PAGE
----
Singer meets Bogie and goes to work for him; his daugher Isabel meets him by the river. She delivers a son, and Bogie sends for the singer, who promises to marry her. Bogie says the singer's not worthy of his daughter. Bogie's daughter marries a tinker
Singer, going to Huntley, meets Bogie and arranges to drive horses for him; his daugher Isabel chooses him for her guide, down by the river. Later, she delivers a son, and Bogie sends for the singer, who promises to marry her. Bogie says the singer's not worthy of his daughter, so (the singer takes his son away while) Bogie's daughter marries a tinker; the singer takes his leave (and boasts of having taken her maidenhead) (or he wishes her well)
According to Kennedy, a "literary" version of the song by John Riddel was printed in Ford's _Vagabond Songs and Ballads of Scotland_, 1900. - PJS
This is an instance of a difficult conundrum, which initially led me to lump the songs. There is good evidence that this "literary" version is a traditional song (Ford and Ord have very different versions, and Grieg found quite a few versions). And Ord's longish version has clear links to Kennedy's song. Links, but not really the same plot (e.g. the pregnancy vanishes). Still, I suspect there are versions which mix. Best to check the references to both songs.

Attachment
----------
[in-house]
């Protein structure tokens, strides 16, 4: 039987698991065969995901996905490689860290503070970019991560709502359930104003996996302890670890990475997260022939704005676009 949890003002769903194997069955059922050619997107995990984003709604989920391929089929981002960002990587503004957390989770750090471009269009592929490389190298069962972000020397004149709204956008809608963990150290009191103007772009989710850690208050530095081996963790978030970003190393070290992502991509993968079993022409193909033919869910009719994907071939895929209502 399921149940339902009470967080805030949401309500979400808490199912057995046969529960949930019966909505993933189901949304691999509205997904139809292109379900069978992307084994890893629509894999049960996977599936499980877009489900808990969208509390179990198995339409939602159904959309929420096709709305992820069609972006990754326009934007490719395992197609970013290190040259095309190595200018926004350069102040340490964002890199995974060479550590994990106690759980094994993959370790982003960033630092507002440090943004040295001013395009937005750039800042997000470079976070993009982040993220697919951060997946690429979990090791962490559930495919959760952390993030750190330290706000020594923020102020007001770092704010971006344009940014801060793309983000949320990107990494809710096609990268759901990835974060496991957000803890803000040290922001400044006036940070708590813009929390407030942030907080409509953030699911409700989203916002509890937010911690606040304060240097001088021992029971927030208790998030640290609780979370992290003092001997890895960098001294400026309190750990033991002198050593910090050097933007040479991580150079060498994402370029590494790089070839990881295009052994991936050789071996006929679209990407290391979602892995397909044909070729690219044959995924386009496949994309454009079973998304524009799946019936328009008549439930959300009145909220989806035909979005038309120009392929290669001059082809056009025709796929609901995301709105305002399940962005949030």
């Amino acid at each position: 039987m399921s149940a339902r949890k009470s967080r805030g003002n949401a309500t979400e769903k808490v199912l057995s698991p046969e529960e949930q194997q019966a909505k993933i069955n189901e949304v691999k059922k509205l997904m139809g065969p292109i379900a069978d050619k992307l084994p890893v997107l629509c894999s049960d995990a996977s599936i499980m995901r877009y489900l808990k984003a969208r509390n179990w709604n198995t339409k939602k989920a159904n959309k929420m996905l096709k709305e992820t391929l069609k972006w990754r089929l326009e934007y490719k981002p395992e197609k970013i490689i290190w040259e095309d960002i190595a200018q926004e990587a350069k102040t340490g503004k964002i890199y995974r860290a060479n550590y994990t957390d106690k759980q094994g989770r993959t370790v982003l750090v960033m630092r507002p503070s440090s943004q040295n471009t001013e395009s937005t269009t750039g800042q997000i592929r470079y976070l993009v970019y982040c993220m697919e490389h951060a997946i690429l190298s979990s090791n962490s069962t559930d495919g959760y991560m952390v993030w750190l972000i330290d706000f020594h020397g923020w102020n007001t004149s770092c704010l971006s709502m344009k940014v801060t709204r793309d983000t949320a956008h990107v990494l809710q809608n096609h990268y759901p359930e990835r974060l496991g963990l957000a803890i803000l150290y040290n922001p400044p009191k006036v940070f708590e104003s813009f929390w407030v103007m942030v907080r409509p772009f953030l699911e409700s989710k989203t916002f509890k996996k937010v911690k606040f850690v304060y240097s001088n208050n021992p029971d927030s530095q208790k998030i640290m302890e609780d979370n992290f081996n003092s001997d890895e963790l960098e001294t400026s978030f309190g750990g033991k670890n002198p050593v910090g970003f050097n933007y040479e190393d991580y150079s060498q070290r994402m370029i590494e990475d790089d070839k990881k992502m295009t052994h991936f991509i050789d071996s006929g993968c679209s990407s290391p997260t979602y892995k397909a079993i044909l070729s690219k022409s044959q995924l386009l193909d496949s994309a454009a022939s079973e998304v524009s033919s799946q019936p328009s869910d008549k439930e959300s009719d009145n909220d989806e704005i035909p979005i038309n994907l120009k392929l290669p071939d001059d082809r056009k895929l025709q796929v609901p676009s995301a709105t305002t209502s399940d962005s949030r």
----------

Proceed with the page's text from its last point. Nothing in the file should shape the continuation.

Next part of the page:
I find myself wondering if Riddell didn't know both songs, and create his version (with its references to the muses, etc.) from scraps of both. - RBW